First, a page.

SRO Governance

To ensure a systemic and reliable mode of self-governance, and the ideal operational excellence envisioned above, the SRO in itself, must be reliable. Thus, SROs are subject to certain stringent governance standards.

Figure 5: SRO Governance Mechanism

The Omnibus Framework requires the Board of SROs to frame a policy on the rotation of directors for important positions in the Board of SROs.

How does an entity get recognised as an SRO?

For an entity to be recognised as an SRO it must receive a “Letter of Recognition” from the Reserve Bank. To receive the same, it is required that the SRO submit certain documents to the RBI including but not limited to: A copy of its Memorandum of Association and Articles of Association, details regarding the constitution of its board: its duties, and mode of discharge of obligations. It shall contain the roadmap to achieve minimum membership as prescribed by the RBI within prescribed timelines (which shall not be greater than two years from the date of recognition) and any such further documents as may be necessary. Whilst membership should ideally be achieved by the time of application itself, if not, a clear roadmap on achieving the requisite membership should be provided. The RBI may stipulate a timeline (not exceeding two years) within which this should be achieved.

Membership in SROs shall be voluntary for the members.

Application that does not fulfil criteria liable to be rejected. A fifteen day window, commencing from date of dispatch of intimation from RBI, will be provided to the applicant for rectification.

Figure 6: SRO Application Process

Way forward:

In summary, SROs are the necessary bridge between the regulatory body and the industry. They represent the industry to the regulatory body and interpret directions issued by the regulatory body to the industry so as to ensure consensus and uniformity in interpretation.

Whilst the Omnibus Framework is fairly comprehensive and takes most relevant factors into account, some clarifications and further considerations are required as presented herein:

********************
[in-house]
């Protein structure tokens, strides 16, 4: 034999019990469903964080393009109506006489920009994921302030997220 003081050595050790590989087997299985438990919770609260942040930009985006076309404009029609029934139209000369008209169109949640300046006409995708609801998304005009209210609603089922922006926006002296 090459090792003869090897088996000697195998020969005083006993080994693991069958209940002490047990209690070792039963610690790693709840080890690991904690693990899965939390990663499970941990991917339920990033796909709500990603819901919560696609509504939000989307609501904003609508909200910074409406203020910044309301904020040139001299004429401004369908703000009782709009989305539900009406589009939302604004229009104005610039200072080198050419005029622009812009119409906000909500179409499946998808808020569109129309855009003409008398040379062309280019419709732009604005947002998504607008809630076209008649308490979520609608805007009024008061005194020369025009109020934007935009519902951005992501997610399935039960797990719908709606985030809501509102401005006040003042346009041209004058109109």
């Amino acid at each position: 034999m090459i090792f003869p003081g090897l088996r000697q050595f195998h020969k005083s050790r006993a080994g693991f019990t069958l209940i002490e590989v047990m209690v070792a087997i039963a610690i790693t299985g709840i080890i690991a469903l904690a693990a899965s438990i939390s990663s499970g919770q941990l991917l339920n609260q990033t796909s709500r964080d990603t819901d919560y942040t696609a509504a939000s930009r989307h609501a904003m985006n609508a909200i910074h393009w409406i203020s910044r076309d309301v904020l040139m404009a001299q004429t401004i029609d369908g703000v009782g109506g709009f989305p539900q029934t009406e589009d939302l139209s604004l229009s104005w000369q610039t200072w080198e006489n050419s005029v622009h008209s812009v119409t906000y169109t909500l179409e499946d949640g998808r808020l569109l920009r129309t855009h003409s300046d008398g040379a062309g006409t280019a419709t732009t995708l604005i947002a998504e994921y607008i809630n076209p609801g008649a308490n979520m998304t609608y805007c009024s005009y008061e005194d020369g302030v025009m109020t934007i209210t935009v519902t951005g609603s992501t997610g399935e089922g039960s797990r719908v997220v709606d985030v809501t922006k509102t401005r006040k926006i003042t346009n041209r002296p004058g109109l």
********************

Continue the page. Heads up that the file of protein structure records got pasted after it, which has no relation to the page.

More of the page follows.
1. There is no specific provision as to how many SROs shall be recognised per sector/vertical. As the objective of the SRO is primarily to act as a facilitator between industry bodies, ensure consensus in interpretation and represent the interests of the industry before regulatory bodies, the objective may be defeated if the sector is populated by too many SROs. This issue warrants more comprehensive and detailed attention.
  2. The Omnibus Framework characterises the relationship between the SRO and RBI as an “allyship”. However, further clarification is necessary to define the specific terms and nature of this relationship.
  3. It is essential to clearly delineate the status of Section 8 Companies that undertake SRO functions but fail to secure recognition from the RBI, ensuring a comprehensive understanding of the implications and subsequent procedural actions.
  4. Introducing a mechanism whereby SROs shall grant accreditation to compliant members could also be beneficial and serve dual purposes: it would incentivise new members to join and simultaneously enhance the SRO’s credibility. This practice could also foster an atmosphere of competitive excellence in governance.
  5. It is also imperative that issues of conflict of interest are comprehensively and meticulously addressed to pre-empt potential challenges and maintain operational integrity

[1] However, it is to be noted that the current Omnibus does not make any specific mention of licensing activities that may be carried out by SROs in the future. At this stage it is difficult to predict whether licensing powers similar to AMFI will be granted to other SROs.

[2]  read with the RBI SRO-FT Framework

[3] Omnibus Framework for Recognizing Self-Regulatory Organizations for Regulated Entities, Page: 3